Jun 10, 2008

Phoenix Lander struggles for Mars Soil

On Monday, NASA scientists struggled to process the soil that the Phoenix Mars Lander scooped out from the surface of planet Mars. Last week the Phoenix's robotic arm scraped its first, cup-sized sample from the planet's surface. But ever since scientists have been unable to get any of the clotted soil through a screen into the Phoenix Lander's Thermal Evolved Gas Analyzer (TEGA). According to them, Martian dirt was too clumpy to sift into the spacecraft's laboratory.

NASA's Phoenix Mars Lander is on a mission to search signs of water or signs of favorable conditions for life on Mars. This is an important mission for the humankind. So, the next step of NASA scientists would be to try again with a second scoop of soil, this time sprinkling a small amount onto the screen.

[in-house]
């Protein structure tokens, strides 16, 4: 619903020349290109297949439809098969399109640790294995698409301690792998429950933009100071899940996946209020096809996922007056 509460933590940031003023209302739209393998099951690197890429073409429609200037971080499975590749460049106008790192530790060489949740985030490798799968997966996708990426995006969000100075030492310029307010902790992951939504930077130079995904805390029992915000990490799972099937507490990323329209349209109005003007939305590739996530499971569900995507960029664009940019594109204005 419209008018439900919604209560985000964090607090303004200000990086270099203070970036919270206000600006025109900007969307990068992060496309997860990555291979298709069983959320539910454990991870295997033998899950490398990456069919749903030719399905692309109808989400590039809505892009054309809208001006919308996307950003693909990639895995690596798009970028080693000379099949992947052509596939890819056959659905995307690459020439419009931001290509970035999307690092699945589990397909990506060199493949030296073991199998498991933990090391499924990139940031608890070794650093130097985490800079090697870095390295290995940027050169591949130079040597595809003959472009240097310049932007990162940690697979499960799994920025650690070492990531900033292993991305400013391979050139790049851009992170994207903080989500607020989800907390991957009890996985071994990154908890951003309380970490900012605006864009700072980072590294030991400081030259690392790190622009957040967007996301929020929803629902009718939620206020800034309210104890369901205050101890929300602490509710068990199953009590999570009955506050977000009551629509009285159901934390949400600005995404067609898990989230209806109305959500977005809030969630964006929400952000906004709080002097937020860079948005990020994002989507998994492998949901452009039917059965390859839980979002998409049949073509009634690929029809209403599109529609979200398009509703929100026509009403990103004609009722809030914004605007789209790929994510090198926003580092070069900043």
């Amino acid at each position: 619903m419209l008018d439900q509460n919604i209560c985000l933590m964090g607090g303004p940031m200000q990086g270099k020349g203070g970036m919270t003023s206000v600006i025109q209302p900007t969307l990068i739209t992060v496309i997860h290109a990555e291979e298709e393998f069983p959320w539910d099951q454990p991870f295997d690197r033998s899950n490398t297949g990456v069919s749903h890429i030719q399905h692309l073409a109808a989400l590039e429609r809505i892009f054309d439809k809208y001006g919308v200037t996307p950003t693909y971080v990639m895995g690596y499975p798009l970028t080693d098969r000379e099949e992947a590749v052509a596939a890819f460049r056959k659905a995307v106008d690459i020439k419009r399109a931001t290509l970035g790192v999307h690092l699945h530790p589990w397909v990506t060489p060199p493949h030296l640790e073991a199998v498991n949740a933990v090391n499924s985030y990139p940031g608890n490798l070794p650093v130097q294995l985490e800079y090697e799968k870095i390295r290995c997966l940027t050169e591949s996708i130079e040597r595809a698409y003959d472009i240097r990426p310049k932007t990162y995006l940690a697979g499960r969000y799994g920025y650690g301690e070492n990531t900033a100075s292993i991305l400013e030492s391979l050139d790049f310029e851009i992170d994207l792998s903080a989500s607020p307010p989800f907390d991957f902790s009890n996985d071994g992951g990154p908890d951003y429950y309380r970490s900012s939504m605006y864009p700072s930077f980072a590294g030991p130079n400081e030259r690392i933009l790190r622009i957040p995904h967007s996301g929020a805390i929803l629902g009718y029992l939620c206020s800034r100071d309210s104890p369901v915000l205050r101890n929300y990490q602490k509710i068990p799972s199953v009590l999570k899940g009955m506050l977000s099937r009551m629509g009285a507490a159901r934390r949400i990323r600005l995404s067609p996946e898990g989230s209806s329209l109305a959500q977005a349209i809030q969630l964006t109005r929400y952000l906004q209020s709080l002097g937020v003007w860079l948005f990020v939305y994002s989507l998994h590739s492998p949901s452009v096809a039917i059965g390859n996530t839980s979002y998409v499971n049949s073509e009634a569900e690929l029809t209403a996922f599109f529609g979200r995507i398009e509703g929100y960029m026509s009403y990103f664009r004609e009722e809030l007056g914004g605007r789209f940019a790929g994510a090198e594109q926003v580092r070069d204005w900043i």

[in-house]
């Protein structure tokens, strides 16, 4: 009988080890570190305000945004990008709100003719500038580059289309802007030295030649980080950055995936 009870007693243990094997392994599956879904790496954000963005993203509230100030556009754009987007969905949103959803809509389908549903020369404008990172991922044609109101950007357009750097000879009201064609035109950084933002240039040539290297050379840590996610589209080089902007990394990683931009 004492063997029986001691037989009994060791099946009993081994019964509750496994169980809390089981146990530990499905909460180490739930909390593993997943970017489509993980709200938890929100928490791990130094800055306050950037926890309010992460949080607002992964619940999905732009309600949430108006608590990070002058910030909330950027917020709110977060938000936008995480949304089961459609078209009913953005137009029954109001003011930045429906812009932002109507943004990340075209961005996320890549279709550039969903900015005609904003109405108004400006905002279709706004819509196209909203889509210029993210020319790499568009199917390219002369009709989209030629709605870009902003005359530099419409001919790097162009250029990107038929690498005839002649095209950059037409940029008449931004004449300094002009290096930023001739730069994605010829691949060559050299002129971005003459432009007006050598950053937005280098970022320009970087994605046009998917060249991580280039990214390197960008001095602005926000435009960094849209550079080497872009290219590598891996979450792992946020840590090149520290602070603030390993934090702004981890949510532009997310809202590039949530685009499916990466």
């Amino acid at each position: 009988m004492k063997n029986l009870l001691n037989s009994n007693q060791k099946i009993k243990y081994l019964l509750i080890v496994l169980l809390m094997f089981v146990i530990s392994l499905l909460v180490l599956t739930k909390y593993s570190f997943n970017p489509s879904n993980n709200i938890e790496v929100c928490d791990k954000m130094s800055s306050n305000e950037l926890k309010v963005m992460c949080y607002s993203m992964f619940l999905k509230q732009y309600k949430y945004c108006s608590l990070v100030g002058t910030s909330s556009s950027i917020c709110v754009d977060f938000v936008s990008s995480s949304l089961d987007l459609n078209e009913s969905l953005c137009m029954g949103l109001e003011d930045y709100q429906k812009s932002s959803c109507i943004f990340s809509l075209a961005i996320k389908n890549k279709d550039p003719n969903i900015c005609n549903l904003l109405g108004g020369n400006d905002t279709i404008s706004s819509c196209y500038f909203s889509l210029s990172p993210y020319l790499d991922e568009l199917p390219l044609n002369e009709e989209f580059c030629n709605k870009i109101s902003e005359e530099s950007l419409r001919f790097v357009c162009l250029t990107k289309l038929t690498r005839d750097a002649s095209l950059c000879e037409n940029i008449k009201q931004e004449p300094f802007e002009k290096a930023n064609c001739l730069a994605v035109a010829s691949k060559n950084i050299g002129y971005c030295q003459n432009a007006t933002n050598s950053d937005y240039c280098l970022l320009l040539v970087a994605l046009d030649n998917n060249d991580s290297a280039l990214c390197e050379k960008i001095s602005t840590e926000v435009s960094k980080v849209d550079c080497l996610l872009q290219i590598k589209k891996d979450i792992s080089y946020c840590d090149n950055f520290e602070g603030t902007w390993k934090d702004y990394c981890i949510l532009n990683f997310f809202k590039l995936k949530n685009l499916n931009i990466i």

The Phoenix mission of NASA is led by Peter Smith at the University of Arizona with project management at JPL and development partnership at Lockheed Martin, Denver. International contributions for the mission come from the Canadian Space Agency; the University of Neuchatel, Switzerland; the universities of Copenhagen and Aarhus, Denmark; Max Planck Institute, Germany; and the Finnish Meteorological Institute. NASA


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